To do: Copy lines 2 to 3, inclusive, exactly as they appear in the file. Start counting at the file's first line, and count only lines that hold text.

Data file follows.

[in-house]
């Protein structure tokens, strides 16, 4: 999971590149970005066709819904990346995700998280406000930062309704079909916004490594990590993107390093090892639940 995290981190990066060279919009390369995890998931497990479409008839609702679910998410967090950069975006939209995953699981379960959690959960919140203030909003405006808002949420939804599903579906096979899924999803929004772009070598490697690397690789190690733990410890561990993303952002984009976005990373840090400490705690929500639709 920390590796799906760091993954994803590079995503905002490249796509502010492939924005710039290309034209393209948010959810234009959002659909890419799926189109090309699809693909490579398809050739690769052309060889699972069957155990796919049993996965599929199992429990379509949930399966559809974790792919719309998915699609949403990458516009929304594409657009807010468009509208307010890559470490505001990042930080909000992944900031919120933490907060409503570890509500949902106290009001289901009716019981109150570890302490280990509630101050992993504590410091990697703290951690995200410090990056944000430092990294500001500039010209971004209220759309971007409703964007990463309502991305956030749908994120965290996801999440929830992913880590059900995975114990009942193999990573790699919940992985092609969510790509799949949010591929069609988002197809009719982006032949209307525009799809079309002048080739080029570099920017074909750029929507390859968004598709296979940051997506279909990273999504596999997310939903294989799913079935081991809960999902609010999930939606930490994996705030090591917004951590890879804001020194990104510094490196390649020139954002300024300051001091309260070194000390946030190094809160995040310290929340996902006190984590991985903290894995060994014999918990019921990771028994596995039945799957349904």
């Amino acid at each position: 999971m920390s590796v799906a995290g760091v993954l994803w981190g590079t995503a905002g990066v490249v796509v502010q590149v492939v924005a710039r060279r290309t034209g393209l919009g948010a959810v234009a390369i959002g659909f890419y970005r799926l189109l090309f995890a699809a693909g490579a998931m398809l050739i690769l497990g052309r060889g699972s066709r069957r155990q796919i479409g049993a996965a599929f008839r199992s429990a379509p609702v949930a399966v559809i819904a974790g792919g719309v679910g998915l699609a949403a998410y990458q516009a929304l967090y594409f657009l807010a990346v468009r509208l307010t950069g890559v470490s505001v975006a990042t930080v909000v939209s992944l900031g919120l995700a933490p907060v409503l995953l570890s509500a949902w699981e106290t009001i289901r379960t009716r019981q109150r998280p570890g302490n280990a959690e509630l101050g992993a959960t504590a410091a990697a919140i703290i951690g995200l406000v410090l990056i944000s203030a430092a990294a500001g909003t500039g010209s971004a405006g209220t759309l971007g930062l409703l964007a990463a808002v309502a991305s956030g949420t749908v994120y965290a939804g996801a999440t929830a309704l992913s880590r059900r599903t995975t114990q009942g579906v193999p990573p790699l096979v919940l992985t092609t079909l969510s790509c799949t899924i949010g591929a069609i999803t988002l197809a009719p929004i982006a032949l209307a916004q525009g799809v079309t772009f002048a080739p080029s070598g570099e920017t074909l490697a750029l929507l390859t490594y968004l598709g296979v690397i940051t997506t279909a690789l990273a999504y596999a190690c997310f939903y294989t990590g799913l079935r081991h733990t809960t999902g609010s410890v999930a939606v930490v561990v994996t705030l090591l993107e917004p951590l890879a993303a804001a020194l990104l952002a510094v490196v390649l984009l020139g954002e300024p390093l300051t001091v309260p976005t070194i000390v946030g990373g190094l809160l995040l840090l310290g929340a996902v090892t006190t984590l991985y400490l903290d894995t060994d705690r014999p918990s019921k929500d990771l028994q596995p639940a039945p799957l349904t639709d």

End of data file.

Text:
């Protein structure tokens, strides 16, 4: 999971590149970005066709819904990346995700998280406000930062309704079909916004490594990590993107390093090892639940 995290981190990066060279919009390369995890998931497990479409008839609702679910998410967090950069975006939209995953699981379960959690959960919140203030909003405006808002949420939804599903579906096979899924999803929004772009070598490697690397690789190690733990410890561990993303952002984009976005990373840090400490705690929500639709 920390590796799906760091993954994803590079995503905002490249796509502010492939924005710039290309034209393209948010959810234009959002659909890419799926189109090309699809693909490579398809050739690769052309060889699972069957155990796919049993996965599929199992429990379509949930399966559809974790792919719309998915699609949403990458516009929304594409657009807010468009509208307010890559470490505001990042930080909000992944900031919120933490907060409503570890509500949902106290009001289901009716019981109150570890302490280990509630101050992993504590410091990697703290951690995200410090990056944000430092990294500001500039010209971004209220759309971007409703964007990463309502991305956030749908994120965290996801999440929830992913880590059900995975114990009942193999990573790699919940992985092609969510790509799949949010591929069609988002197809009719982006032949209307525009799809079309002048080739080029570099920017074909750029929507390859968004598709296979940051997506279909990273999504596999997310939903294989799913079935081991809960999902609010999930939606930490994996705030090591917004951590890879804001020194990104510094490196390649020139954002300024300051001091309260070194000390946030190094809160995040310290929340996902006190984590991985903290894995060994014999918990019921990771028994596995039945799957349904």
């Amino acid at each position: 999971m920390s590796v799906a995290g760091v993954l994803w981190g590079t995503a905002g990066v490249v796509v502010q590149v492939v924005a710039r060279r290309t034209g393209l919009g948010a959810v234009a390369i959002g659909f890419y970005r799926l189109l090309f995890a699809a693909g490579a998931m398809l050739i690769l497990g052309r060889g699972s066709r069957r155990q796919i479409g049993a996965a599929f008839r199992s429990a379509p609702v949930a399966v559809i819904a974790g792919g719309v679910g998915l699609a949403a998410y990458q516009a929304l967090y594409f657009l807010a990346v468009r509208l307010t950069g890559v470490s505001v975006a990042t930080v909000v939209s992944l900031g919120l995700a933490p907060v409503l995953l570890s509500a949902w699981e106290t009001i289901r379960t009716r019981q109150r998280p570890g302490n280990a959690e509630l101050g992993a959960t504590a410091a990697a919140i703290i951690g995200l406000v410090l990056i944000s203030a430092a990294a500001g909003t500039g010209s971004a405006g209220t759309l971007g930062l409703l964007a990463a808002v309502a991305s956030g949420t749908v994120y965290a939804g996801a999440t929830a309704l992913s880590r059900r599903t995975t114990q009942g579906v193999p990573p790699l096979v919940l992985t092609t079909l969510s790509c799949t899924i949010g591929a069609i999803t988002l197809a009719p929004i982006a032949l209307a916004q525009g799809v079309t772009f002048a080739p080029s070598g570099e920017t074909l490697a750029l929507l390859t490594y968004l598709g296979v690397i940051t997506t279909a690789l990273a999504y596999a190690c997310f939903y294989t990590g799913l079935r081991h733990t809960t999902g609010s410890v999930a939606v930490v561990v994996t705030l090591l993107e917004p951590l890879a993303a804001a020194l990104l952002a510094v490196v390649l984009l020139g954002e300024p390093l300051t001091v309260p976005t070194i000390v946030g990373g190094l809160l995040l840090l310290g929340a996902v090892t006190t984590l991985y400490l903290d894995t060994d705690r014999p918990s019921k929500d990771l028994q596995p639940a039945p799957l349904t639709d």